Embroidery is a general term used to describe the art of decorating fabric with thread or yarn, using a needle and basic stitches. Most of us are familiar with specific embroidery techniques such as counted cross-stitch, quilting, crewel and smocking.
The history of embroidery spans centuries and continents; the earliest “needle decorations” can be traced to 3000 B.C. in Egypt. Since then, each culture has contributed its unique combination of fiber, fabrics and design, creating the myriad of embroidery techniques we know today.
The Chinese, for example, perfected beautifully detailed silk-thread embroidery. Scandinavians mastered even-weave fabrics and such counted techniques as Hardanger. In India, people worked with elaborate gold and metal embroideries. Italians crafted delicate laces and cut-work. Northern tribesmen of Africa embroidered braid and metal threads; western tribes appliqued.
Central and South Americans stitched brightly colored florals and designs in reverse applique. The Russian and Slavic peoples produced bold, primary-colored cross-stitch motifs. Native Americans executed intricate bead work, and American pioneers, from necessity, created their unique application of quilting, which became known as patchwork.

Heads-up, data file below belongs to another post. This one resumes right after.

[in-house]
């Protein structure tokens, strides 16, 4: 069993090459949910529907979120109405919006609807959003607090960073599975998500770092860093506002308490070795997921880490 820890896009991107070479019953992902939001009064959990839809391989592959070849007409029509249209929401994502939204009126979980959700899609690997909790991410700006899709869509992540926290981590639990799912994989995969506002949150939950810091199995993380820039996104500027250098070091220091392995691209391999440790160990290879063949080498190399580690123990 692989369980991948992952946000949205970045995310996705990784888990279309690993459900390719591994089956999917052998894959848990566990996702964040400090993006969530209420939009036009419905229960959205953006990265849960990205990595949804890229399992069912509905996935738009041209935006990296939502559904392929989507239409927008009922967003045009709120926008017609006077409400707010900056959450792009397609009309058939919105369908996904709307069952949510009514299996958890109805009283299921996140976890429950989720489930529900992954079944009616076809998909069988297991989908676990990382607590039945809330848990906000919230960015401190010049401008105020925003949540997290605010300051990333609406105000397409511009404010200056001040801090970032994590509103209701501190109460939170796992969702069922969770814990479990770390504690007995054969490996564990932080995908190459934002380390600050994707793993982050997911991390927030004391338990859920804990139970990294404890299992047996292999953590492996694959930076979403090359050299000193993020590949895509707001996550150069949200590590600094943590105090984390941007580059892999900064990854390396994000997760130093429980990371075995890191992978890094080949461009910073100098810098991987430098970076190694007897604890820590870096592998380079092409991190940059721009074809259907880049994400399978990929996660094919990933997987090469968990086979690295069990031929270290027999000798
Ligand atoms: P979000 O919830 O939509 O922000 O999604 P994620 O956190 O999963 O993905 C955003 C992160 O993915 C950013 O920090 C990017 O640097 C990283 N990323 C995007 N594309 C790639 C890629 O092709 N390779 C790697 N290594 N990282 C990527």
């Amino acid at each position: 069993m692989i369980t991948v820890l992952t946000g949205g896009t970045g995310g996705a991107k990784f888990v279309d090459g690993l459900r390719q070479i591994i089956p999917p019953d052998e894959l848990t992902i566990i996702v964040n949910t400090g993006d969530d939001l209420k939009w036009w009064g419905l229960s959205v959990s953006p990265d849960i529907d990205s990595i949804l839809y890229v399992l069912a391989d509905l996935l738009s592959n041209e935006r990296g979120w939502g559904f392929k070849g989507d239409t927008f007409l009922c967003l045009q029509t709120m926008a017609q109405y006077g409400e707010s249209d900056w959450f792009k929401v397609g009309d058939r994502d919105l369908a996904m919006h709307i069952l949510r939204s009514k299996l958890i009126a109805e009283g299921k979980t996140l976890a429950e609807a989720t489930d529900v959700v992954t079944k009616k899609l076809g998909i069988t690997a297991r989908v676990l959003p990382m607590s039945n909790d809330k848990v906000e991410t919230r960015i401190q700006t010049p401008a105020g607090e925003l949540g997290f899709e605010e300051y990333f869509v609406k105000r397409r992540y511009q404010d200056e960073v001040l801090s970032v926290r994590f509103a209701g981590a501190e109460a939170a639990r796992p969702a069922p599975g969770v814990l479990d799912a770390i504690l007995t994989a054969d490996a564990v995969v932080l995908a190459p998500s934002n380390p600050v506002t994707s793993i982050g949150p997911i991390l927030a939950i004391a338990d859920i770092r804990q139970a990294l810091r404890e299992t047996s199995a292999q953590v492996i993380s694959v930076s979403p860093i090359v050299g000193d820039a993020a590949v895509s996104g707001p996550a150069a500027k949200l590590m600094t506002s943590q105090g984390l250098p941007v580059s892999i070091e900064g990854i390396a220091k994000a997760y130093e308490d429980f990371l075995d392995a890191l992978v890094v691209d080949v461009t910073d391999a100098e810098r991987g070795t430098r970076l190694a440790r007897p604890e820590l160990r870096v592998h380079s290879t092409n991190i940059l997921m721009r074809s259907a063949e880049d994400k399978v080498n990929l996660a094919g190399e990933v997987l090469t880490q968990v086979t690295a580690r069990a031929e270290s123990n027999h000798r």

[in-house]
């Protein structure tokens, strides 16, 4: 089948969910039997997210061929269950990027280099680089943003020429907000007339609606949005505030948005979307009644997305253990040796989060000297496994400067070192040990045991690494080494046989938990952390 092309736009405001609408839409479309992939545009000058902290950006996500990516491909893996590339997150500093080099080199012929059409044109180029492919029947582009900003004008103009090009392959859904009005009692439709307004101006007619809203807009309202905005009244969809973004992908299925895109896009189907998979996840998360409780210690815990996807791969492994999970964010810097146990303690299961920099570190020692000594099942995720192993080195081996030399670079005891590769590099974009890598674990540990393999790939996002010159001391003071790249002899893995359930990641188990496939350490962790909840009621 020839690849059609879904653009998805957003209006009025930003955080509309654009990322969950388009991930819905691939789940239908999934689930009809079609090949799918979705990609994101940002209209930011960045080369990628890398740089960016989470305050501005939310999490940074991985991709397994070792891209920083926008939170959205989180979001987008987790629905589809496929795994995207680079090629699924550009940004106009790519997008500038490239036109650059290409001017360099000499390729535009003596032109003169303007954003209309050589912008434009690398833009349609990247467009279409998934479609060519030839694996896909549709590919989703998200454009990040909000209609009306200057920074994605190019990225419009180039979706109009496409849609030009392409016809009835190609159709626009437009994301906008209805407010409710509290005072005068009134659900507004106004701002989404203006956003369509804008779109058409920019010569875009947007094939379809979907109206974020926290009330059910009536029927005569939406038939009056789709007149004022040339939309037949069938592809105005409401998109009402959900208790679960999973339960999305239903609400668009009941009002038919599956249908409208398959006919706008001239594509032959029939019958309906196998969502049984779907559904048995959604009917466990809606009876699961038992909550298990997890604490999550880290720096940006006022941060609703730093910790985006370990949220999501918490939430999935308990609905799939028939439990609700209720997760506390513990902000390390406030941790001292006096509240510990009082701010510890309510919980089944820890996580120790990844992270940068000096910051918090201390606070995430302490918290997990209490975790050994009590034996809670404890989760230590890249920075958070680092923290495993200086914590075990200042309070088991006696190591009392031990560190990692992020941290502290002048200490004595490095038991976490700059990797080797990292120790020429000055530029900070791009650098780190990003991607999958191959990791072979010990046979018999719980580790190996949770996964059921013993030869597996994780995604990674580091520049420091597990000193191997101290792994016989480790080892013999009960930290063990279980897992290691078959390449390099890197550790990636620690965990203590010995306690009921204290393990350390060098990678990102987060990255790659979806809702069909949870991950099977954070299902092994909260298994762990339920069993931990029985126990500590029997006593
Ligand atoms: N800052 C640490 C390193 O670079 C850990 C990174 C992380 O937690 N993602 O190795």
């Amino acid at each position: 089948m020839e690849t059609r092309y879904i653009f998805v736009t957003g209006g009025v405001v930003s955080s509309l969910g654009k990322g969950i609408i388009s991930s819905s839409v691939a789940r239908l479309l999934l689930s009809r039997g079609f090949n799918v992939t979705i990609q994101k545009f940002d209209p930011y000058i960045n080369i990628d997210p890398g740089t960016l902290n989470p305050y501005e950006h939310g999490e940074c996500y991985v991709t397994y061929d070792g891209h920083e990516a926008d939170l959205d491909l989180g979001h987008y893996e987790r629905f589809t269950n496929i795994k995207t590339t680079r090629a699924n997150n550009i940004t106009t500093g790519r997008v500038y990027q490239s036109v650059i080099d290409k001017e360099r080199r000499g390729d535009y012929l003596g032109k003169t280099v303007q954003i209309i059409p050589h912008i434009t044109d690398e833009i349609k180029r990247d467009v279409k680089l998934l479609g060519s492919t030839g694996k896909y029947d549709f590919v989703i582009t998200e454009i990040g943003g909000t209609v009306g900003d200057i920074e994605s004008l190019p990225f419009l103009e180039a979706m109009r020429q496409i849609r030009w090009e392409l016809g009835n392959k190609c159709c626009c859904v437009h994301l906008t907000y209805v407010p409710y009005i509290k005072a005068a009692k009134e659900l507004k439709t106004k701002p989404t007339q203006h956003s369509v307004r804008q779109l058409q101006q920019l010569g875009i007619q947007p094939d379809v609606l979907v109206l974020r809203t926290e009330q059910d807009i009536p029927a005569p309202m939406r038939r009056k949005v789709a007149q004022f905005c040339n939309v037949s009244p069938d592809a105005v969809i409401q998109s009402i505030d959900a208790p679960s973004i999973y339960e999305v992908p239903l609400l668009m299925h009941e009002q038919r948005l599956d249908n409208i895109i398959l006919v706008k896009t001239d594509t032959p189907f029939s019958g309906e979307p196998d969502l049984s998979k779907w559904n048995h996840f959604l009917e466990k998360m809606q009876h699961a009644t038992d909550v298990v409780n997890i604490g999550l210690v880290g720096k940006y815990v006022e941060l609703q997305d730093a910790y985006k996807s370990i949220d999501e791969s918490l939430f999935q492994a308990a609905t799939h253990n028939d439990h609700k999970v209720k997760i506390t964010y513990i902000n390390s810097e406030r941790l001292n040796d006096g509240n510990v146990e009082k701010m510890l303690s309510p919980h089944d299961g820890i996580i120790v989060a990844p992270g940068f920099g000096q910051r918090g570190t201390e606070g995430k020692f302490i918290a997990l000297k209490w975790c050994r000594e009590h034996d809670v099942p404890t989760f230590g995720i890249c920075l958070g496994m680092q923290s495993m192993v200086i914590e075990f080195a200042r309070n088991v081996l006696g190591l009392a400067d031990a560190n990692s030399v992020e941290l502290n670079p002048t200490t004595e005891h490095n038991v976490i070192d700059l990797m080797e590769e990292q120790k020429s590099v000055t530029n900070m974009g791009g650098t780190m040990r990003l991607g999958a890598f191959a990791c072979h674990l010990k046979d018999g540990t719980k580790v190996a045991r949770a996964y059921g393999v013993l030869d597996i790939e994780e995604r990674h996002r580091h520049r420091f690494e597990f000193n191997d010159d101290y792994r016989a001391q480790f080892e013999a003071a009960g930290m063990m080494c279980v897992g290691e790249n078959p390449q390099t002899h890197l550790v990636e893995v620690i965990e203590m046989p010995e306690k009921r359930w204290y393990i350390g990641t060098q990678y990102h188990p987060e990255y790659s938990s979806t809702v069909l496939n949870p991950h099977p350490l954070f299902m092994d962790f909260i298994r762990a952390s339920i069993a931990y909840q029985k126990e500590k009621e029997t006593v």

The variety and depth of embroidery supplies on the American market today is unparalleled. You can create your own design, selecting the fabric and threads from open stock, and coordinating stitches, or you can purchase a kit. A kit usually includes all the necessary fabric, threads, design and stitch information for completing one specific project.
Embroidery applications are equally varied, from traditional bell-pulls and pillows to contemporary wearable art, to Christmas tree decorations and canning jar covers. It’s a creative, relaxing and fun pastime, and no matter what your taste, there is a form of embroidery you’ll enjoy.
The “How To” series of easy-to-read and use needlework instruction booklets is designed with you in mind. Whether you are a beginner looking for basic instruction that will get you stitching quickly with correct techniques, or an experienced needleworker looking for a handy reference guide, you’ll want to keep the “How To” series close at hand. Each volume in the series explores a different type of needlework: needlepoint, embroidery and cross-stitch, knitting, crochet, and much more. You’ll find lots of helpful hints to build your confidence, make your learning experience relaxing and fun, and most important, make your finished project something you’ll be proud of for years to come.